1.In State v. Hensel, 417 N.W.2d 849, 853 n.2 (N.D. 1988), we declined to address a more "expansive view" of the protections afforded under the North Dakota Constitution. Like Hensel, Garrett provides no argument on the state constitution other than his bare assertion the impoundment and search violated Article 1, Section 8 of that document. Because of Garrett's failure to brief the issue, we adhere to our position in Hensel and treat the federal and state provisions synonymously in this case.
2.Here, the record on appeal does not include an order denying the suppression motion for case number 970328 (minor in possession charge from March 28, 1997). However, because the trial court transcripts reference orders denying the suppression motions in all three cases, we will treat the suppression orders as though they apply to all three cases.
3.We note the circumstances in this case do not fit the analysis used in our automobile inventory search cases. E.g., State v. Kunkel, 455 N.W.2d 208 (N.D. 1990); State v. Muralt, 376 N.W.2d 25 (N.D. 1985). Under the inventory search exception, "police need neither probable cause nor a warrant to search a vehicle." State v. Holmes, 569 N.W.2d 181, 186 (Minn. 1997) (citing Illinois v. Lafayette, 462 U.S. 640, 643 (1983)). In other words, the basis for an inventory search does not arise because the police suspect the vehicle contains contraband or evidence of crime. Rather, the basis for an inventory search rests on the administrative and caretaking functions which we identified in Kunkel, 455 N.W.2d at 211 (citing Colorado v. Bertine, 479 U.S. 367, 372 (1987)). The Fourth Amendment examination of an inventory search, therefore, turns not on the issue of probable cause, which is the traditional basis for the warrantless search of vehicles, but on the issues of whether the vehicle was properly impounded and the search was carried out in accordance with standard police procedures. Holmes, 569 N.W.2d at 187; see also State v. Goff, 272 S.E.2d 457, 459 (W. Va. 1980) (discussing the difference between inventory searches and the "automobile exception"). Because we have concluded Deputy Kilde possessed the requisite probable cause to search Garrett's vehicle, it is unnecessary to consider Garrett's argument that the impoundment and subsequent search of his vehicle was an improper inventory search.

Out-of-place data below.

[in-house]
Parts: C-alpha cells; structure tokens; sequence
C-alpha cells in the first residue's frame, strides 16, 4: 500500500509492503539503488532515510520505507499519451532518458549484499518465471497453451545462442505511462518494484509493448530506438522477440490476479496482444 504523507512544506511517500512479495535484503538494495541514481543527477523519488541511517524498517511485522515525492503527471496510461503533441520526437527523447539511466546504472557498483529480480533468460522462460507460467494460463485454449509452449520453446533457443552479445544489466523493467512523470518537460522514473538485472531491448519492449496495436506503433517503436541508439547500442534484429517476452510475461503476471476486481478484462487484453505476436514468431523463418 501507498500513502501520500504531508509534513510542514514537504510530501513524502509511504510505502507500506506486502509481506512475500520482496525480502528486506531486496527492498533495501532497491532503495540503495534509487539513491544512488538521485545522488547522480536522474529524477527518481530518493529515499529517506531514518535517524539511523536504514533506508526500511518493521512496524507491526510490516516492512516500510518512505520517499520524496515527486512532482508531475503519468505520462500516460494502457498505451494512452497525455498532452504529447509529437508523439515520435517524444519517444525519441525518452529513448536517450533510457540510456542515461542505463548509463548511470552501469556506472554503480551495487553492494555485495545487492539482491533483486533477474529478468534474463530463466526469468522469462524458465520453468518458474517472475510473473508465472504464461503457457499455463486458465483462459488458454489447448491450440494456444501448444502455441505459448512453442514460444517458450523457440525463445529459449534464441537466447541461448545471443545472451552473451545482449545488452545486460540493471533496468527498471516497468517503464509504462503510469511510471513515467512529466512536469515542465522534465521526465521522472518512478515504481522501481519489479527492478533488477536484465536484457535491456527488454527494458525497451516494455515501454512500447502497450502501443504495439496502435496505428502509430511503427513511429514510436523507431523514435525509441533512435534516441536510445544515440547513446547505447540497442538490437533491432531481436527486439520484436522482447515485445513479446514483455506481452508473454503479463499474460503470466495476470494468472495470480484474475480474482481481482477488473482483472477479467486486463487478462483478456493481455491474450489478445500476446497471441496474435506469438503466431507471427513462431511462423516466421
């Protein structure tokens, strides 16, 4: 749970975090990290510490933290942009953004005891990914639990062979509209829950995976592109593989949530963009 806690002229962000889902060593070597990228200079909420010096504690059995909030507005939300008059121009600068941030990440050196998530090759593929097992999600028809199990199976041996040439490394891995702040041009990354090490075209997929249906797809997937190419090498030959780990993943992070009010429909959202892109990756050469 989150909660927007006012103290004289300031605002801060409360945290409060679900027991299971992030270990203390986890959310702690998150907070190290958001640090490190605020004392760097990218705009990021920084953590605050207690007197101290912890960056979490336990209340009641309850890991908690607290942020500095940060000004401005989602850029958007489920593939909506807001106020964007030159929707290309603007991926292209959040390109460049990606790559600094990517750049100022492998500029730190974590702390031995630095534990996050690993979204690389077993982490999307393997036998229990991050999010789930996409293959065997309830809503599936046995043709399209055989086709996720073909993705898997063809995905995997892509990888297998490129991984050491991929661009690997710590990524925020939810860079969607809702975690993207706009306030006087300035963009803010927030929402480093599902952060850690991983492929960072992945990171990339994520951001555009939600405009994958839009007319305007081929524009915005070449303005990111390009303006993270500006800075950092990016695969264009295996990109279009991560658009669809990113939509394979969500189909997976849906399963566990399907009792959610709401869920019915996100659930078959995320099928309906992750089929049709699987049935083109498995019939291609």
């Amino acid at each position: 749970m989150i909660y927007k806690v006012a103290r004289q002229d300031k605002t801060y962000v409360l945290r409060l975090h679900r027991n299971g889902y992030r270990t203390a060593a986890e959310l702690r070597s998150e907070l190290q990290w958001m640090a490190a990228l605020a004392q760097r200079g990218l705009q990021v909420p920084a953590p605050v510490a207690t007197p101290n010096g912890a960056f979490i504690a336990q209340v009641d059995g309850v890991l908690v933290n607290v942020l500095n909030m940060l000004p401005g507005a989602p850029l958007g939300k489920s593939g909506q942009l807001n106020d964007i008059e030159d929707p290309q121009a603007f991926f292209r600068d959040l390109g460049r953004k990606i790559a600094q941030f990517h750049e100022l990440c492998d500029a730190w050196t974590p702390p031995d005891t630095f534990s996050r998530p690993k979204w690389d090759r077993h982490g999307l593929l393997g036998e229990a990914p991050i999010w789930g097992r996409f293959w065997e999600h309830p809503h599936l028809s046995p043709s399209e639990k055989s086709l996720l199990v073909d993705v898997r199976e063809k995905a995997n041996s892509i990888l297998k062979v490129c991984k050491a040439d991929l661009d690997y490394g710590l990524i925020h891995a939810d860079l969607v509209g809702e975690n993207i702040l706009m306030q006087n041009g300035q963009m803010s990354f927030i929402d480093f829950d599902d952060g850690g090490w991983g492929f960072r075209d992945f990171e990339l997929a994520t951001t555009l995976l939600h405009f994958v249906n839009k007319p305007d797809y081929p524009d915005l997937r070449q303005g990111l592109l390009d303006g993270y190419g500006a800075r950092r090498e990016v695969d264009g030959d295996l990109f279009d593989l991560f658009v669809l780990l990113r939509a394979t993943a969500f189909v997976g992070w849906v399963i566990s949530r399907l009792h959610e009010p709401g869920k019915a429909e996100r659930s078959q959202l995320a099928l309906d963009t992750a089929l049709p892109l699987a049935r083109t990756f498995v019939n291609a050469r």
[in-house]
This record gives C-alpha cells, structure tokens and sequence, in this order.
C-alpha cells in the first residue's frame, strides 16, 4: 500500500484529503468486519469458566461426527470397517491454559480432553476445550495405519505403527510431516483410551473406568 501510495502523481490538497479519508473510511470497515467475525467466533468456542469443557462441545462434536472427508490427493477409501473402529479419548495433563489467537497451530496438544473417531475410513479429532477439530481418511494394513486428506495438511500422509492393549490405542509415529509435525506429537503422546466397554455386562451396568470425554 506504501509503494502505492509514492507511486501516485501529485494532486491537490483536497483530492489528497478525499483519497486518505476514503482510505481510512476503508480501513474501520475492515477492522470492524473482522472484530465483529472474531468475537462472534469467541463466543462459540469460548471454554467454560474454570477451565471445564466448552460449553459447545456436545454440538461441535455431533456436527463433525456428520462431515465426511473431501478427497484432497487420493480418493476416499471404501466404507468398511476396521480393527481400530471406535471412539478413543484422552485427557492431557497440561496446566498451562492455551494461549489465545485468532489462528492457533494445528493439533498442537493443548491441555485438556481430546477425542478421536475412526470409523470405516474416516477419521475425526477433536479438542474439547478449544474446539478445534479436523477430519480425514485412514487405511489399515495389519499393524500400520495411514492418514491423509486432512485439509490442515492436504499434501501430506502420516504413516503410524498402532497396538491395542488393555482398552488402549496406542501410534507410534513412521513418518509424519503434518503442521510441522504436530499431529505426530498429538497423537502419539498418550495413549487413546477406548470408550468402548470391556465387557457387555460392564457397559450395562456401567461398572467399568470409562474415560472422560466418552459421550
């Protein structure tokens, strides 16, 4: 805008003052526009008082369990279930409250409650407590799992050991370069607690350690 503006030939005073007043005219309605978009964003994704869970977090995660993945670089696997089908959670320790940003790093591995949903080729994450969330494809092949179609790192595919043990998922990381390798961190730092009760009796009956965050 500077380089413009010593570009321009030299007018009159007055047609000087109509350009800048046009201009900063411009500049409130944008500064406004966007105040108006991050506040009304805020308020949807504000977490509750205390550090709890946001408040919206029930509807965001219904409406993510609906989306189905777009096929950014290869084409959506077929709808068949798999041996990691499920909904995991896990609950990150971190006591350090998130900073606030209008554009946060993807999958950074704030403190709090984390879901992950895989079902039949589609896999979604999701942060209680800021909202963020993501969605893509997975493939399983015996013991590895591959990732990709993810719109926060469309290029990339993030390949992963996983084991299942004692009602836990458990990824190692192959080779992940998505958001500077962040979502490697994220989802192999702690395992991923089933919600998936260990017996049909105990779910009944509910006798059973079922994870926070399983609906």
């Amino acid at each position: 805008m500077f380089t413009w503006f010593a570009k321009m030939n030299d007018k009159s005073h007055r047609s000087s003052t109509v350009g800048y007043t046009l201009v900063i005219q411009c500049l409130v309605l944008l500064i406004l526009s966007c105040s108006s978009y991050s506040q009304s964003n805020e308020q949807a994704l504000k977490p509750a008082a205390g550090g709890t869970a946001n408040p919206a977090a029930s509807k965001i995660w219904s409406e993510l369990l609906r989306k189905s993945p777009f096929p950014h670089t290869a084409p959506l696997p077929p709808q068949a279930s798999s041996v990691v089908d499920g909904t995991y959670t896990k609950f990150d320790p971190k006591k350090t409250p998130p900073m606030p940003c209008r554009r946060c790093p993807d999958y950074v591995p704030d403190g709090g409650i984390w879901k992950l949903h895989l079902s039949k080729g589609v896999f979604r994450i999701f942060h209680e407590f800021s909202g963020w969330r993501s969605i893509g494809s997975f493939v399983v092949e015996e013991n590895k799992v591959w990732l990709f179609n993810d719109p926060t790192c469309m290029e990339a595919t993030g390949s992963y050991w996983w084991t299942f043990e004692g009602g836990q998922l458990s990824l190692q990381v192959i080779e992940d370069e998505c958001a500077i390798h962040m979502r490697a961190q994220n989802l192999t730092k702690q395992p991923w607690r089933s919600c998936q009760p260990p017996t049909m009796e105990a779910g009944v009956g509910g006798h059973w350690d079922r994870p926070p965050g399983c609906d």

4.We recognize the majority of courts have interpreted Carney and Johns as not requiring exigent circumstances of any kind to justify the taking of a vehicle to the station after probable cause is established on the scene. See 3 W. LaFave, supra § 7.2(b), at 477-78 n.76. We, of course, also recognize a state court, as a matter of state constitutional law, may require some degree of exigent circumstances. See, e.g., People v. Edwards, 836 P.2d 468, 471-72 (Colo. 1992); see also 3 W. LaFave, supra § 7.2(b), at 478 n.76. Since the issue was not briefed or argued to this Court, we decline to rule on this issue. We note, however, there were sufficient exigent circumstances in the case at hand to warrant impoundment of the car. The record reflects it was late at night, Garrett was still at large, and the officers were busy controlling the party they had discovered.
5.Like the Court in Johns, we do not suggest here that the police are at liberty to indefinitely retain possession of a vehicle and its contents before they complete a vehicle search. See Johns, 469 U.S. at 487. The owner of a vehicle still has the recourse of proving a delay in the search of a vehicle is unreasonable because it adversely affected a privacy or possesory interest. Id.
6.Here, the record indicates Garrett's car was already stopped when Kilde approached it. It is not clear whether Locke had stopped the car or whether Garrett had remained parked as Kilde approached. In either event, we conclude Kilde's approach and questioning of Garrett inside his car was an investigatory "stop" as defined in City of Fargo v. Sivertson, 1997 ND 204, ¶ 8, 571 N.W.2d 137 (quoting State v. Sarhegyi, 492 N.W.2d 284, 285-86 (N.D. 1992)): "A 'stop' is a temporary restraint of a person's freedom resulting in a seizure within the meaning of the Fourth Amendment."
[Note: ¶ 32 was revised by the Supreme Court on 9/21/1998.]